Sensitive data of 100 million users leaked on Dark Web
Sensitive data of over 100 million users has been leaked on the Dark Web, according to security researcher Rajshekhar Rajaharia, who discovered the data dump last week. The data, allegedly linked to payments platform Juspay, includes information like full names of the users, their phone numbers and email addresses, as well as the first and last four digits of their debit or credit cards.
Data related to online transactions processed between March 2017-August 2020
According to Gadgets360, the leaked data is related to online transactions processed "at least between March 2017 and August 2020." Though particular transaction details are not available in the files, the leaked data includes "personal details of several Indian cardholders" along with their customer IDs, the first and last four digits of their credit/debit cards, as well as the expiry dates of these cards.
Leaked data belongs to Juspay, claims cybersecurity researcher
According to Rajaharia, the leaked data was available on Dark Web with the name of Juspay - a Bengaluru-based payments platform that processes transactions for clients like Amazon, MakeMyTrip, Airtel, Swiggy, Uber, Ola and Flipkart. The researcher claims to have verified the association of the leaked data with Juspay by comparing the data field in leaked files with a Juspay API document file.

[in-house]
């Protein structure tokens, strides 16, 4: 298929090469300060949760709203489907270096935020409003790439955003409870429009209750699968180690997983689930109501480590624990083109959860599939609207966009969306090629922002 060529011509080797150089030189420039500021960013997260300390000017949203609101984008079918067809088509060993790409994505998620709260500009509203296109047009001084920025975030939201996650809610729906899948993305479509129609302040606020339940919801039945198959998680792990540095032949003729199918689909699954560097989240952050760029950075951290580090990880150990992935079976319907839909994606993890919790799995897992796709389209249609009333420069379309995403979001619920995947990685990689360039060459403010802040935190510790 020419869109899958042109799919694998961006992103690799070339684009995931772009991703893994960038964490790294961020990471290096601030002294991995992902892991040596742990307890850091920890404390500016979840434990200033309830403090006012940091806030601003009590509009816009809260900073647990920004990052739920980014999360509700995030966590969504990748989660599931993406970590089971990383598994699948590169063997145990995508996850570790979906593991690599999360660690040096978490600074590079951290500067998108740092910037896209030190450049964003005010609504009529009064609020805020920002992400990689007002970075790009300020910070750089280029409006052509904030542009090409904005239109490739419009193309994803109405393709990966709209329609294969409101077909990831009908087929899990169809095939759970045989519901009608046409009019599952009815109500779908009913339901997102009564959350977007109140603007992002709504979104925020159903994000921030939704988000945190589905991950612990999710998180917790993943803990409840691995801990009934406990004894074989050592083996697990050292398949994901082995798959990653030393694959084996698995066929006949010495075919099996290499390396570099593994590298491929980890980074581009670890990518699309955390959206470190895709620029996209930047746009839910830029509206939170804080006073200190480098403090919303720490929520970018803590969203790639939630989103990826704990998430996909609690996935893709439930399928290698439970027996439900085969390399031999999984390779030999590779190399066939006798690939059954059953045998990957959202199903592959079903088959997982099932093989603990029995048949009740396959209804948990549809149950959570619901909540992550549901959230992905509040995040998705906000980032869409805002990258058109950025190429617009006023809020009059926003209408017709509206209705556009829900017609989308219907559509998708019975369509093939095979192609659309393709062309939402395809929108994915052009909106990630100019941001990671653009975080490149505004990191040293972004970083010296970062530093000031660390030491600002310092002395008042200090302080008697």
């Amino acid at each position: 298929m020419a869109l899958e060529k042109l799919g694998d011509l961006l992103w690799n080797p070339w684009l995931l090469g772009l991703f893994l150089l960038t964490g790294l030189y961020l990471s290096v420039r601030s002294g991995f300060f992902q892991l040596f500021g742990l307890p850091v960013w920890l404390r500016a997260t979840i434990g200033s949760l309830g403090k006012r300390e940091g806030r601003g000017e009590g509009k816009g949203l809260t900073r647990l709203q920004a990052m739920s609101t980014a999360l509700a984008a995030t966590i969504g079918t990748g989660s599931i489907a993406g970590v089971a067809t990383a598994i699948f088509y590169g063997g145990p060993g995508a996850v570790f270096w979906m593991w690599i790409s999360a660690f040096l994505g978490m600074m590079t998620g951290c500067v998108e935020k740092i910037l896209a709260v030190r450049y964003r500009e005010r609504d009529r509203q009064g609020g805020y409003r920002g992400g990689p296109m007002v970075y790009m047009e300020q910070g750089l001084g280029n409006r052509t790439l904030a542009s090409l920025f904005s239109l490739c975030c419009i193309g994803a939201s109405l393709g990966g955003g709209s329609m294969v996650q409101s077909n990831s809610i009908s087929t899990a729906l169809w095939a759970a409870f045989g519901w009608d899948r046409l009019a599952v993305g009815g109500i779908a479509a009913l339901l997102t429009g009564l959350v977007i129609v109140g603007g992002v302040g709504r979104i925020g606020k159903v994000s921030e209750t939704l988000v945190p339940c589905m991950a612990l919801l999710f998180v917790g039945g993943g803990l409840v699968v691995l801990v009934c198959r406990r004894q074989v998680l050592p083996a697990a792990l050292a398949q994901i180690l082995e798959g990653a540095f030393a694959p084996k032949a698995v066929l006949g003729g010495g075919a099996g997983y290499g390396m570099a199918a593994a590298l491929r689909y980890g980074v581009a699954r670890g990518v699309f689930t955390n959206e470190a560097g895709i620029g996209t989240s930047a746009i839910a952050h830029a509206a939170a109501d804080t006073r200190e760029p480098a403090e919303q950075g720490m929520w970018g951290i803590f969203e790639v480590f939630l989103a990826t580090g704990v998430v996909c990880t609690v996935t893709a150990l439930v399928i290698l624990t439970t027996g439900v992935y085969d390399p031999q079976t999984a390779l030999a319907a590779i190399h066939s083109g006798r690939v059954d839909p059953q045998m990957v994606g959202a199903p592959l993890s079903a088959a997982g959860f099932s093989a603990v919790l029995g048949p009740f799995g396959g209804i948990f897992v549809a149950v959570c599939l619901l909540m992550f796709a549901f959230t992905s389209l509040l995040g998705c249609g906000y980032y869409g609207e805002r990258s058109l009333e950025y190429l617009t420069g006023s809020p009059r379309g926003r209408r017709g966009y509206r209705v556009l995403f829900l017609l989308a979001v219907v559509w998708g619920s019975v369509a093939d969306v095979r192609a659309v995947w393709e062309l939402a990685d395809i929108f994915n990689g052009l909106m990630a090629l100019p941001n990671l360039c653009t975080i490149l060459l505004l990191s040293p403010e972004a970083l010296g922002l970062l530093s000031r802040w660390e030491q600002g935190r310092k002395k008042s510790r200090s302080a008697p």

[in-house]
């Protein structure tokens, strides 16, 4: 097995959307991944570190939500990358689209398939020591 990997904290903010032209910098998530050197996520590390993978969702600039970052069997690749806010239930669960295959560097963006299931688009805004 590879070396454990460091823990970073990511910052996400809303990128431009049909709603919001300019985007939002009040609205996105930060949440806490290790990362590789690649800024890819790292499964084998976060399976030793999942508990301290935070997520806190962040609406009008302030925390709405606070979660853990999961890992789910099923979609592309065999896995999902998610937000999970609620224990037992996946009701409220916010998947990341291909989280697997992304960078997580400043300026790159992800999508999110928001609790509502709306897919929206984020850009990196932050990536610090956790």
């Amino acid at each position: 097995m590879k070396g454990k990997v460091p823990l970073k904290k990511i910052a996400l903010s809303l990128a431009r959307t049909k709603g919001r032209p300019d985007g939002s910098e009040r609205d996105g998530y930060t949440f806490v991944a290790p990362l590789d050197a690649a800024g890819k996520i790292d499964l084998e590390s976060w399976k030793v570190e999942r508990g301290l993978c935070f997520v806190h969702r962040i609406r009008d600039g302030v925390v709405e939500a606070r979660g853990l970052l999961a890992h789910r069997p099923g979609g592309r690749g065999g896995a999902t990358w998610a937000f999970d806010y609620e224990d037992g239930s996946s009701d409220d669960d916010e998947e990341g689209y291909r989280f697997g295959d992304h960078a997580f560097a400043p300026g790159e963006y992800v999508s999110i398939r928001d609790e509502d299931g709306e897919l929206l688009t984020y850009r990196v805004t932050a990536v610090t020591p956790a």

'A hacking attempt happened but no financial credentials were compromised'
"On August 18, 2020, an unauthorized attempt on our servers was detected and terminated when in progress. No card numbers, financial credentials or transaction data were compromised," a Juspay spokesperson said. "Some data records containing non-anonymized, plain-text email and phone numbers were compromised, which form a fraction of the 10 crore data records," the person added.
Leaked data could be used to run phishing attacks
Juspay claims that only masked card data was leaked and the company's PCI-compliant card vault was never accessed. However, as per Rajaharia, the card numbers could be decrypted if a hacker figures out the algorithm used for the card fingerprints. He also warns that the leaked data and the contact information could be used to run phishing attacks on the affected cardholders.